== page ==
In particular, the partial flooding of the officers’ quarters in the stern of the ship sticks out in his memory. The Wilhoite, as a World War II era ship, was apparently suffering numerous pipe leaks by 1961 that caused the flooding. Other duties included picking up numerous Japanese net balls and monitoring Soviet ships. In his time off, ensign, then later Lieutenant Junior Grade Reed spent time on the beach at Waikiki, Oahu, and in the officers’ club.

From 1963 to 1964, then Lieutenant Reed served as the executive officer and navigator of the USS Summit County (LST-1146) stationed in San Diego. Reed explains that this position gave him a unique insight on supervising others. Reed states that he had been trained as a navigator by his enlisted crew and became quite accurate in navigating the Pacific Ocean. The Long-Range Navigation (LORAN) was inaccurate so Reed used the stars to navigate.

The Summit County practiced numerous landings though Reed said he had at no time beached the ship. Handling of a landing ship, tank (LST) in the open ocean was difficult. Memorable events included singing with Don Ho at the Waikiki officers club.

Reed comments that the Summit County received numerous awards for its performance during this time. He also states that he really enjoyed the leadership and mentoring of Lieutenant Commander Brisbois. That said, one of the duties delegated to Reed was the discharge of homosexual sailors then required by regulation and this troubled Reed.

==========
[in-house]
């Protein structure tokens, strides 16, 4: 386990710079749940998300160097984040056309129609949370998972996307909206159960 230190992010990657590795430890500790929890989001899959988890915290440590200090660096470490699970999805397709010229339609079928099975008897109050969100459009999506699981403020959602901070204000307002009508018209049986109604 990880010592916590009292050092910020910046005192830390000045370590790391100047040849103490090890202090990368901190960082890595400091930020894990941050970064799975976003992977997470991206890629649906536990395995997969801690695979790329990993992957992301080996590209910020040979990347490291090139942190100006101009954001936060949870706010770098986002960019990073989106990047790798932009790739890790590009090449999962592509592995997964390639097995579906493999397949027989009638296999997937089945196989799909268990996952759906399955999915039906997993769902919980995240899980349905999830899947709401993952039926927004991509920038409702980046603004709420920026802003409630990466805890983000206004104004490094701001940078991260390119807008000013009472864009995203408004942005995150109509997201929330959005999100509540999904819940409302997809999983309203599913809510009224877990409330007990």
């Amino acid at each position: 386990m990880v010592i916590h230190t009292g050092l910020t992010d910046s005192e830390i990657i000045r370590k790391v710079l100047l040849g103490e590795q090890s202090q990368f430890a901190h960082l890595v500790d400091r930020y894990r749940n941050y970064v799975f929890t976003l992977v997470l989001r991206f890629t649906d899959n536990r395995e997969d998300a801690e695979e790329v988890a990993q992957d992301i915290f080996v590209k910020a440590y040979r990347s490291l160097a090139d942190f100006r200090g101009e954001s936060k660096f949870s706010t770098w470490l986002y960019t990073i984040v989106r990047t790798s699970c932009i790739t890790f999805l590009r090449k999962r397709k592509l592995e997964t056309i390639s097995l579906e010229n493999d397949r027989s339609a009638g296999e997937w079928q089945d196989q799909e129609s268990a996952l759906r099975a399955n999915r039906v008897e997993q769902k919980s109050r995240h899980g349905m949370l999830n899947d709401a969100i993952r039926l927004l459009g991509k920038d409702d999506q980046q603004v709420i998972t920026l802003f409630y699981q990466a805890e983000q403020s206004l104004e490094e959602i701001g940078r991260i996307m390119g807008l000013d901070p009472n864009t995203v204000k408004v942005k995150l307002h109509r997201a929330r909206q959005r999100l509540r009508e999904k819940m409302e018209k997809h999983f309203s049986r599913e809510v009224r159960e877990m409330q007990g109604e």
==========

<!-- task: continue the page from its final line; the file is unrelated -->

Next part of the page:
In 1965, Reed was going to leave the Navy, but under the promise of receiving language training he decided to stay in. But instead of receiving language school, the Navy sent Reed to jungle survival school in Hawaii and then deployed him to Vietnam.

Once in Vietnam, then-Lieutenant Reed worked at the Naval Assistance Group (NAG) Surveillance Operations Center (SOC) in the old-French schoolhouse in downtown Saigon. While the briefing officer for the NAG, Reed was involved in Operation Market Time. Operation Market Time was a United States Navy effort to advise the Republic of Vietnam Navy on how to stop the flow of weapons into South Vietnam.